[First, let me just stay that the photo above has nothing to do with this post. I just really love this bedroom (featured on finaldecors.com)!]
While I only work part time in my vintage business, I take it seriously and always endeavor to provide a good experience for a buyer. Here are a few things I do. While they are just basic, commonplace ideas, you’d be surprised how many online sellers don’t do them, some who have lost my business.
- Promptly answer product questions. Even if the listing has the information he or she is asking about, I’ll send it along. I’ll also take additional photos as requested and respond to queries for “best price” or offers.
- Allow returns. For any reason or no reason. For me, it’s the best policy. Bottom line, I want customers to be happy with their purchases. Even if you provide measurements, show lots of photos and list any defects, the item might not be as the buyer expected. And that’s not good. Thankfully in six years I’ve had less than 10 returns, so it’s no big deal. (I do not charge a restocking fee.)
- Include a copy of the invoice in the package with a little handwritten thank you. Honestly I am thankful for every order. Plus if a shipping label should get damaged, the invoice inside has the address.
- Wrap things with care. I send extra time and $ on shipping supplies to ensure that items arrive safely. Most things get layers of tissue paper wrapping before the bubble wrap. (I once received a very expensive turquoise bracelet in the mail that had just been thrown in the box with no cushioning or packing material. I was appalled. I will never buy from them again.)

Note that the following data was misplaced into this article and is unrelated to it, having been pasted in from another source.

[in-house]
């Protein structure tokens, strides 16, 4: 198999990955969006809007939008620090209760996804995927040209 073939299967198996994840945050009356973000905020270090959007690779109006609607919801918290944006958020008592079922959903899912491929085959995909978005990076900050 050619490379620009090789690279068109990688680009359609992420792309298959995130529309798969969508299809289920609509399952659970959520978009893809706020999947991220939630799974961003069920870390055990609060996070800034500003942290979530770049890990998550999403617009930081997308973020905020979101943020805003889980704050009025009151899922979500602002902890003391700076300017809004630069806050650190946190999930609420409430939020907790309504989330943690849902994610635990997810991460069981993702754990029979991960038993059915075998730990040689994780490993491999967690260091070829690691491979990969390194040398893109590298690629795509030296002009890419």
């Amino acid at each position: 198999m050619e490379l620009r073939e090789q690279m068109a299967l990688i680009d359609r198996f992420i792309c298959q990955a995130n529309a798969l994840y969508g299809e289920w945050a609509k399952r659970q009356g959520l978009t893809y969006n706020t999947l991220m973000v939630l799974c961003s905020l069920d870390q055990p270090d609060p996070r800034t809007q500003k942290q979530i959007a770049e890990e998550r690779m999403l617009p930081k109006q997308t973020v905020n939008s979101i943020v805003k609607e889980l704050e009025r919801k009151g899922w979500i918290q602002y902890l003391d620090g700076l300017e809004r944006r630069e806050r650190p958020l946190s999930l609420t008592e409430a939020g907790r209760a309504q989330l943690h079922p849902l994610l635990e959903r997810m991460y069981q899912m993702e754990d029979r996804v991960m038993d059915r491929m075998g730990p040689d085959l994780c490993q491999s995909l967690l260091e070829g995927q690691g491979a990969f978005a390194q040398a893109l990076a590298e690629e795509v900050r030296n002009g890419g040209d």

Thankfully these guidelines seem to be working for me. Most of my customer interactions have gone seamlessly. Folks buy an item, I ship it and we’re done. About a third of the folks are thoughtful enough to leave me a review. (Thank you, thank you.) And a few even email me a lovely personal note that makes my day!
But yesterday, after six years, I got my first one-star review and it jangled me! Turns out the customer didn’t receive the item she ordered two weeks ago, but instead of contacting me first, she left a negative review. The real rub here is that the USPS tracking number shows the item was delivered to her address days ago!
Alas it’s getting more tangled. We’ve been in contact and she wants to know, “What do we do about this?” and “Whose fault is it that I didn’t get it?” (Oddly she mentioned in that same email that her front door is not a safe place for leaving packages, which begs the question why you would have things delivered to your home then.)
Now as a seller (and in general!), I always try to remain calm and professional…just like you do! I did not answer her pointed questions (honestly in this situation I think I’m at zero on the fault-o-meter) but suggested her best bet was to contact her local post office and have them help her. And of course I will help her in any way I can with info the post office may need.
This is not resolved yet and I will hear from her again, though it is a bit tough knowing that she is apportioning some blame to me. And angling for a refund. And of course she has already zapped me with a terrible review. A sad situation all around.
All this to say if you are just dipping your toe in the online reselling world, there will be a few frustrating customer moments down the road, but if you set up good practices from the get-go, those moments will be fewer.
All the best, and happy hunting in this season of yard sales,
P.S. Do tell if you have a “great” customer story. Would love to commiserate with you!
P.S.S. Or if you have other customer service practices that have served you well as a seller or buyer.